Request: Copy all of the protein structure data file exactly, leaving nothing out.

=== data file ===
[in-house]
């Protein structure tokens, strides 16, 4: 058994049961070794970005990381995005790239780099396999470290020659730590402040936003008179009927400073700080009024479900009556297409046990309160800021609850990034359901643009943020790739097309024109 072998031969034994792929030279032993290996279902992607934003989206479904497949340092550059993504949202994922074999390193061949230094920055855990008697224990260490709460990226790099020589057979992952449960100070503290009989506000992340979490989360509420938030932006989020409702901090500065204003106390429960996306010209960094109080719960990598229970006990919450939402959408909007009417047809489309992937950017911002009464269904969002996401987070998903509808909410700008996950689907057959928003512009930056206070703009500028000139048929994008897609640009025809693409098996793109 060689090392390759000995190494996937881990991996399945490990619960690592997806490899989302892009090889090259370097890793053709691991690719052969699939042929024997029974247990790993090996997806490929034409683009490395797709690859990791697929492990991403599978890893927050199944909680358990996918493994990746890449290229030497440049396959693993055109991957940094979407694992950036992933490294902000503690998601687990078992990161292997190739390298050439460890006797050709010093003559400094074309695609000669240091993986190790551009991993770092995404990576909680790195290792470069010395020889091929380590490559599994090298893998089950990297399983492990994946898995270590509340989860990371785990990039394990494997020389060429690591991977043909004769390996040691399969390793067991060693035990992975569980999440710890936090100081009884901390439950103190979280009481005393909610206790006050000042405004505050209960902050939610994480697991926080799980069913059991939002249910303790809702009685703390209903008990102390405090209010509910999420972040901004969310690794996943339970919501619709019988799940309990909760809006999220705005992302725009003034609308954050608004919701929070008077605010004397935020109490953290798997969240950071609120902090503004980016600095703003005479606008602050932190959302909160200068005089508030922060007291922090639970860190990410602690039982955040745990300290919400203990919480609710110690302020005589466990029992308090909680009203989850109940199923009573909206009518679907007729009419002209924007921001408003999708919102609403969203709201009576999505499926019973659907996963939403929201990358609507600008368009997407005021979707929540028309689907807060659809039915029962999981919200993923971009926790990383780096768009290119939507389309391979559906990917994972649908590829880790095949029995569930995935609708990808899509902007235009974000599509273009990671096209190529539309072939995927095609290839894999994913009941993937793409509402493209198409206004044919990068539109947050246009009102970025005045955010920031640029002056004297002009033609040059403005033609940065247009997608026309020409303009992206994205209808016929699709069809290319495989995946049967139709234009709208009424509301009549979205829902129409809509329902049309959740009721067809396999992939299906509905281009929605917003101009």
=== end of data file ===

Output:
[in-house]
């Protein structure tokens, strides 16, 4: 058994049961070794970005990381995005790239780099396999470290020659730590402040936003008179009927400073700080009024479900009556297409046990309160800021609850990034359901643009943020790739097309024109 072998031969034994792929030279032993290996279902992607934003989206479904497949340092550059993504949202994922074999390193061949230094920055855990008697224990260490709460990226790099020589057979992952449960100070503290009989506000992340979490989360509420938030932006989020409702901090500065204003106390429960996306010209960094109080719960990598229970006990919450939402959408909007009417047809489309992937950017911002009464269904969002996401987070998903509808909410700008996950689907057959928003512009930056206070703009500028000139048929994008897609640009025809693409098996793109 060689090392390759000995190494996937881990991996399945490990619960690592997806490899989302892009090889090259370097890793053709691991690719052969699939042929024997029974247990790993090996997806490929034409683009490395797709690859990791697929492990991403599978890893927050199944909680358990996918493994990746890449290229030497440049396959693993055109991957940094979407694992950036992933490294902000503690998601687990078992990161292997190739390298050439460890006797050709010093003559400094074309695609000669240091993986190790551009991993770092995404990576909680790195290792470069010395020889091929380590490559599994090298893998089950990297399983492990994946898995270590509340989860990371785990990039394990494997020389060429690591991977043909004769390996040691399969390793067991060693035990992975569980999440710890936090100081009884901390439950103190979280009481005393909610206790006050000042405004505050209960902050939610994480697991926080799980069913059991939002249910303790809702009685703390209903008990102390405090209010509910999420972040901004969310690794996943339970919501619709019988799940309990909760809006999220705005992302725009003034609308954050608004919701929070008077605010004397935020109490953290798997969240950071609120902090503004980016600095703003005479606008602050932190959302909160200068005089508030922060007291922090639970860190990410602690039982955040745990300290919400203990919480609710110690302020005589466990029992308090909680009203989850109940199923009573909206009518679907007729009419002209924007921001408003999708919102609403969203709201009576999505499926019973659907996963939403929201990358609507600008368009997407005021979707929540028309689907807060659809039915029962999981919200993923971009926790990383780096768009290119939507389309391979559906990917994972649908590829880790095949029995569930995935609708990808899509902007235009974000599509273009990671096209190529539309072939995927095609290839894999994913009941993937793409509402493209198409206004044919990068539109947050246009009102970025005045955010920031640029002056004297002009033609040059403005033609940065247009997608026309020409303009992206994205209808016929699709069809290319495989995946049967139709234009709208009424509301009549979205829902129409809509329902049309959740009721067809396999992939299906509905281009929605917003101009």